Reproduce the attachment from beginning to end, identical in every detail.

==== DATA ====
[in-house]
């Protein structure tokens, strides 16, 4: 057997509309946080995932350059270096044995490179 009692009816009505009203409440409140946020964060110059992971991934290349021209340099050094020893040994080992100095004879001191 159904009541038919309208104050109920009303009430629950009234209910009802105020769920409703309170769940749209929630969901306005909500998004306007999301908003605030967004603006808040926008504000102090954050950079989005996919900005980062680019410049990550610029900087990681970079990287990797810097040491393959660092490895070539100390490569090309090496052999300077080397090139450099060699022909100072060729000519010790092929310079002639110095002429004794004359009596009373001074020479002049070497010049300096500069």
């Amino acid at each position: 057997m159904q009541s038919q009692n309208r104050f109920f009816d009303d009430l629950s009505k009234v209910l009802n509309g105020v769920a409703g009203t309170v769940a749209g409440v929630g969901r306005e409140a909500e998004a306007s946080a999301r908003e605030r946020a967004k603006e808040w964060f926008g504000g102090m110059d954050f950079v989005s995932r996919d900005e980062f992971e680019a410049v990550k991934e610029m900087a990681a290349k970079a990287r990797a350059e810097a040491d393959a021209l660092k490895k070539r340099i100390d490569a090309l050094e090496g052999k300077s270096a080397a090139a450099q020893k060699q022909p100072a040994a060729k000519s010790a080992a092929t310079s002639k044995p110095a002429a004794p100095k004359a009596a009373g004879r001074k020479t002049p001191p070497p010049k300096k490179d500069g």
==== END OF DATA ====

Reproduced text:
[in-house]
């Protein structure tokens, strides 16, 4: 057997509309946080995932350059270096044995490179 009692009816009505009203409440409140946020964060110059992971991934290349021209340099050094020893040994080992100095004879001191 159904009541038919309208104050109920009303009430629950009234209910009802105020769920409703309170769940749209929630969901306005909500998004306007999301908003605030967004603006808040926008504000102090954050950079989005996919900005980062680019410049990550610029900087990681970079990287990797810097040491393959660092490895070539100390490569090309090496052999300077080397090139450099060699022909100072060729000519010790092929310079002639110095002429004794004359009596009373001074020479002049070497010049300096500069």
């Amino acid at each position: 057997m159904q009541s038919q009692n309208r104050f109920f009816d009303d009430l629950s009505k009234v209910l009802n509309g105020v769920a409703g009203t309170v769940a749209g409440v929630g969901r306005e409140a909500e998004a306007s946080a999301r908003e605030r946020a967004k603006e808040w964060f926008g504000g102090m110059d954050f950079v989005s995932r996919d900005e980062f992971e680019a410049v990550k991934e610029m900087a990681a290349k970079a990287r990797a350059e810097a040491d393959a021209l660092k490895k070539r340099i100390d490569a090309l050094e090496g052999k300077s270096a080397a090139a450099q020893k060699q022909p100072a040994a060729k000519s010790a080992a092929t310079s002639k044995p110095a002429a004794p100095k004359a009596a009373g004879r001074k020479t002049p001191p070497p010049k300096k490179d500069g």